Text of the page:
South Africans pay some of the highest rates for data in Africa, even as the country has one of the continent's most competitive telecommunications sectors.
Over the past few months, the #DataMustFall movement has seen consumers demanding for cheaper data, but it seems providers are slowly losing touch with their target market, blaming the high costs on operational expenses that are then passed down the value chain.
![1th ICT Summit](/content/images/2016/12/12th-ICT-Summit-Panel-FibreCo-Broadband-InfraCo.jpg)
Panel Discussion at 12th ICT Summit. (L-R: Arif Hussain Former CEO: FibreCo; Puleng Kwele CEO: Broadband InfraCo)
This was one of the observations made in a panel discussion hosted at the 12th Annual South African ICT Summit, hosted in East London. The discussion also focused on alternatives that the ICT sector could take up in order to meet the demands for lower data costs.
Firstly, low data costs could be achieved through infrastructure sharing, where telecommunication companies use the same hardware to deploy their services. Through sharing physical infrastructure, operators can lower the cost of putting up infrastructure, thereby collaborating rather than competing for access. Through this model, operators providing different services, such as Telkom South Africa (landlines) and MTN (mobile) can share infrastructure without interfering with each other's operations.
Another option is open access, also known as the carrier-neutral or network-neutral model, where an independent party such as a government or a corporation sets up infrastructure that is then used by multiple telecommunication carriers and service providers. One such example of this is Project Link, where Google lays fiber-optic cables which it then leases to internet service providers.
Arif Hussain, CEO of FibreCo, states that in order to provide taster and cheaper broadband, South Africa needs to upgrade its infrastructure. Access is needed in rural areas, and to do this he recommends a rural broadband rollout, which will increase the 27% broadband penetration rate. Due to the relatively high cost and low demand, he recommends the sharing of infrastructure as well as bandwidth.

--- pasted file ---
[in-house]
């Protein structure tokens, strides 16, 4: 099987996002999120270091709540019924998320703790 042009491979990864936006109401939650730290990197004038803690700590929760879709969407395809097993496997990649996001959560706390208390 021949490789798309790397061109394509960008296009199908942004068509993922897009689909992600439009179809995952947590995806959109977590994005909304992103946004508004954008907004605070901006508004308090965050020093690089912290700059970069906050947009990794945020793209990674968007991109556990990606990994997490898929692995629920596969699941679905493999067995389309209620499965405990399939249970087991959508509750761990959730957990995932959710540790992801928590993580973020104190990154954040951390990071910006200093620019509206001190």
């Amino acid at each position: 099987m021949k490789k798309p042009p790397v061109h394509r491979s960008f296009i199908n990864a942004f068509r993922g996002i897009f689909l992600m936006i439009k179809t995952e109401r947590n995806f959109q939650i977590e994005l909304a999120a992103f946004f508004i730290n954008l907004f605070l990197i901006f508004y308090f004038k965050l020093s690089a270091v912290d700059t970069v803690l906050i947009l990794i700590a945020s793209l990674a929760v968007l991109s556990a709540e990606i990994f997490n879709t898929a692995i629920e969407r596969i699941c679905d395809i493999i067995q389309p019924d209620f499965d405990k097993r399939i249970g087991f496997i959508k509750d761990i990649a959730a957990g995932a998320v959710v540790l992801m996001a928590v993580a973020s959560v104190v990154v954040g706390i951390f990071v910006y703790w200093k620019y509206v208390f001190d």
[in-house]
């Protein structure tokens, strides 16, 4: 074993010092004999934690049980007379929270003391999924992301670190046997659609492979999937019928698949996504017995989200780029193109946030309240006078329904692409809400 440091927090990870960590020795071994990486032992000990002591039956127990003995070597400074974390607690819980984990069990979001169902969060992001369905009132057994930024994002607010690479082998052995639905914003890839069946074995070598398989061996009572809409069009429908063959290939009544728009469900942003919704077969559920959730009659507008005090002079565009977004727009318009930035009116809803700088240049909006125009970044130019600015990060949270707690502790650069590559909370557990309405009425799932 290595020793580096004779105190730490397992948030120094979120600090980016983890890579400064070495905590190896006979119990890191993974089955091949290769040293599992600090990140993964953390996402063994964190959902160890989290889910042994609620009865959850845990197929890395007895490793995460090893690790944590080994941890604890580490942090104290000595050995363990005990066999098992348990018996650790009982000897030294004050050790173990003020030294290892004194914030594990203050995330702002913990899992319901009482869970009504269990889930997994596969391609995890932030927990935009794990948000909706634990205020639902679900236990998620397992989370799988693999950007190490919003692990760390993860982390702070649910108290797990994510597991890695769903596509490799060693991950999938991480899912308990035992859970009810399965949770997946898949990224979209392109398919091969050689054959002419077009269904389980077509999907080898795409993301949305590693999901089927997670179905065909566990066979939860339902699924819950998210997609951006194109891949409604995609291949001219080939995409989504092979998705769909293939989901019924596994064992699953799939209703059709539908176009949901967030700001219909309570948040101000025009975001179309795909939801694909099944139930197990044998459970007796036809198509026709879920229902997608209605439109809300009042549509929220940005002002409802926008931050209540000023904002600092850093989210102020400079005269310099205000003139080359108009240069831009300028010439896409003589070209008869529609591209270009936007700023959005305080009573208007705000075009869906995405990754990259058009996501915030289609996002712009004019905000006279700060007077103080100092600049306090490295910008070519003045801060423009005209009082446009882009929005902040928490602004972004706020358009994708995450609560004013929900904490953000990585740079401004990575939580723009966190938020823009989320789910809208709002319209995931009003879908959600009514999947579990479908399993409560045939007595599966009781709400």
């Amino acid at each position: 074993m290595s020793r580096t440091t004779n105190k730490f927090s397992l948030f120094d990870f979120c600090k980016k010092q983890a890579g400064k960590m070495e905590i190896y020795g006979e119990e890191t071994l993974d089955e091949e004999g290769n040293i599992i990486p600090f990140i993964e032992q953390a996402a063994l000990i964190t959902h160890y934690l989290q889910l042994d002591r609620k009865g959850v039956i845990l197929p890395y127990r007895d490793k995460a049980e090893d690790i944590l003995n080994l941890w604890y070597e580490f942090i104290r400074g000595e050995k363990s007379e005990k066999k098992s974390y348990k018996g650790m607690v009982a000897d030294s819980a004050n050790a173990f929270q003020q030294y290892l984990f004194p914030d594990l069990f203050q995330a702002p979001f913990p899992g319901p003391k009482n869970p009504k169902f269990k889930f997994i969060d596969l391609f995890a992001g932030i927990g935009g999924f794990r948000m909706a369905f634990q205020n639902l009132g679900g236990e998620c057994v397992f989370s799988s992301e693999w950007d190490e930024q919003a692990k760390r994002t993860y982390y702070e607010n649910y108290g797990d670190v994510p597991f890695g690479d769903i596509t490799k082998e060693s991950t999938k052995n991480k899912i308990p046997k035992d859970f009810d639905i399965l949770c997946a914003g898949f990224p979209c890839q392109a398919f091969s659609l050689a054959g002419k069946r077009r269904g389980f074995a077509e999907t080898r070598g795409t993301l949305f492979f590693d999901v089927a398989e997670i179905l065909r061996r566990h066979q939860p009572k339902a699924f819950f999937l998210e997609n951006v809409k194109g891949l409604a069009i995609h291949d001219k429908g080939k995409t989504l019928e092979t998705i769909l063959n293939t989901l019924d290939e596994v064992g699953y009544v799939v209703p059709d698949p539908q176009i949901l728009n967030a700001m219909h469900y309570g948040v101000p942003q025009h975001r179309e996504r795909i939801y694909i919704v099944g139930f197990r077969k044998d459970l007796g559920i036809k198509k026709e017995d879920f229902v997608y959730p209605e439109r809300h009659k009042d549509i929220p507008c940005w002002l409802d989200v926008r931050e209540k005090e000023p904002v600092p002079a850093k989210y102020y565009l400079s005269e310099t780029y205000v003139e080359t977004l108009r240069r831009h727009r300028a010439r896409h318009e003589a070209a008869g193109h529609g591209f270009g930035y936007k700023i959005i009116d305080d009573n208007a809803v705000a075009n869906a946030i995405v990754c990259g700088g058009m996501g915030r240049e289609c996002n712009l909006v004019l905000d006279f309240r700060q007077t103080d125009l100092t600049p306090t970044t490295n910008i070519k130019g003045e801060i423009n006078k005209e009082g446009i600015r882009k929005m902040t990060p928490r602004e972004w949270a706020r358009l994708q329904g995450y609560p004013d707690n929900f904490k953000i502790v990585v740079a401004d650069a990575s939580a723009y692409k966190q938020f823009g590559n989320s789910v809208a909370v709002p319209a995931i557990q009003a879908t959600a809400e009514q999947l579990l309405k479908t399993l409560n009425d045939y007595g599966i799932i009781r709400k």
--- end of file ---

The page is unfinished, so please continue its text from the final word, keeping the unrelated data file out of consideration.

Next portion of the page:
To further support Kwele’s opinion, Grant Maree, CEO of Vast Networks, expressed the need for South Africans to be educated on open access and the possibilities it provides.
A change of tact is also needed. Rather than focusing on expensive and resource-intensive fibre-to-the-home connections, more agile WiMAX and wifi connections can be deployed to save costs, especially in areas that have a population of over 1 million such as townships.
The reason why banks have invested mostly into companies that provide fibre to the home instead of wifi is because they see the financial benefit rather than the ability to connect as many people as possible. Arif Hussain, former CEO of FibreCo
Mr Hussain further states that focusing on the most profitable solutions rather than the ones with the biggest reach does not fix the problem, as it widens the digital divide that exists in South Africa.
The key to solving this issue, Ms Kwele adds, lies with those making the investment decisions. They fail to see the possibilities that semi-rural and rural areas present, and thus a key group of unconnected South Africans is left out.
Grant feels that investing in these areas requires bravery. There is a lot of politics involved and because it hasn’t been done before, it makes the process very experimental.
The challenge of connecting South Africans and keeping the cost of access down will need innovative solutions, including those discussed on the panel. This needs all stakeholders - the government and the private sector, to work together and invest in the infrastructure needed to get everyone online. That way, a bigger market will see greater revenues, meaning that cheaper data for all could become a possibility.